Pluralistic Localism about Concepts

Dan Weiskopf, “Atomism, Pluralism, and Conceptual Content,” unpublished ms.

In this interesting paper, Weiskopf defends an original theory of concepts, which may be called pluralistic localism.  The main components of the view are as follows:

“(Localism) Concepts have constituent structure
(Dual Content) Concepts have both referential and cognitive content
(Indiv*) Concepts are individuated by their referential and cognitive content
(Pluralism) People typically have multiple concepts available for representing each possible referential content that they can conceive of”

A thesis similar to (Pluralism) has recently been defended by Edouard Machery in his paper “Concepts Are Not a Natural Kind” (Philosophy of Science, 2005) and by Sam Scott and I in “Splitting Concepts” (Philosophy of Science, forthcoming).  (For more on pluralism, see here.)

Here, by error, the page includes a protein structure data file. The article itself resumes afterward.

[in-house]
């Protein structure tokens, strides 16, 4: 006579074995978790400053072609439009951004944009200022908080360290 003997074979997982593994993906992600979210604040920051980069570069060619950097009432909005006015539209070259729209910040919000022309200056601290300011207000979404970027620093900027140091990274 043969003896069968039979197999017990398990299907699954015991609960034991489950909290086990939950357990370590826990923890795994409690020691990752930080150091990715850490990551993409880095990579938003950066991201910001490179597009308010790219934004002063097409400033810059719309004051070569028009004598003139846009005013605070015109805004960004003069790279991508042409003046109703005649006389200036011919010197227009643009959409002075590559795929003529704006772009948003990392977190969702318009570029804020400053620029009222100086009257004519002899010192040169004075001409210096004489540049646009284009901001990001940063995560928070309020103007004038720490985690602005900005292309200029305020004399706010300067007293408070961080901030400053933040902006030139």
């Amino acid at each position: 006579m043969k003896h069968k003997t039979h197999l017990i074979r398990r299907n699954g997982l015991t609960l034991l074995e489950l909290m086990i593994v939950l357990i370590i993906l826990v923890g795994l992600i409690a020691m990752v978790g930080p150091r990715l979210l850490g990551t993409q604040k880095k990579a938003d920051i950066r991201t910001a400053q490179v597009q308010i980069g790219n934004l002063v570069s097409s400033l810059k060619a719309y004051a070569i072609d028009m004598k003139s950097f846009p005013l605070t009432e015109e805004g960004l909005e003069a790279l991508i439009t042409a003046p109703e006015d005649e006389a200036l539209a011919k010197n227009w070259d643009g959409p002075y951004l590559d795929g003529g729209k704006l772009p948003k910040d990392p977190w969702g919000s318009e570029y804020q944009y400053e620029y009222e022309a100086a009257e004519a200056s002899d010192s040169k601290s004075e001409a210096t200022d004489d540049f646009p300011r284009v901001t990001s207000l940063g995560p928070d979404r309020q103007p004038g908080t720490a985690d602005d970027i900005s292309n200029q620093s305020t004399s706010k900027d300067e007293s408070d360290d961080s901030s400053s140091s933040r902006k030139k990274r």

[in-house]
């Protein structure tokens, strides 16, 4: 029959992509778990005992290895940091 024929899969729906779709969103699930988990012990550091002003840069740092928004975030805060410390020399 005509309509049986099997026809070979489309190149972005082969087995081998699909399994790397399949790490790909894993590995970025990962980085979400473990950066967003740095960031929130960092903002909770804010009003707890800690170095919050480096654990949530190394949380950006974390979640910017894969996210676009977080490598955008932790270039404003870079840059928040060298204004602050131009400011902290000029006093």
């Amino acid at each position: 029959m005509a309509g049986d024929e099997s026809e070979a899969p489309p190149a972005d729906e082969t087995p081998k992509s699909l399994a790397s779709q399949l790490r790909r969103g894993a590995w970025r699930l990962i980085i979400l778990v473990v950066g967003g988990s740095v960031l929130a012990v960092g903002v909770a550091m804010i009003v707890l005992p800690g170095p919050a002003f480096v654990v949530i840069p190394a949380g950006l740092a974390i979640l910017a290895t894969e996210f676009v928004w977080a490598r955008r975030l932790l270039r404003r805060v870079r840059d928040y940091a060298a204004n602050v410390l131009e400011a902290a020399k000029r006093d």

In this paper, Weiskopf defends his own version of pluralism in the context of a broader theory of concepts, and argues persuasively that his theory avoids the pitfalls of both conceptual holism and conceptual atomism while retaining their advantages.  Weiskopf’s main argument for his theory is that something along its lines appears to be the natural philosophical extension of mainstream psychological theories of concepts.  Thus, Weiskopf piggybacks on the empirical evidence that supports scientific theories of concepts.

I sure hope to see Weiskopf’s paper accepted in a major journal some time soon.

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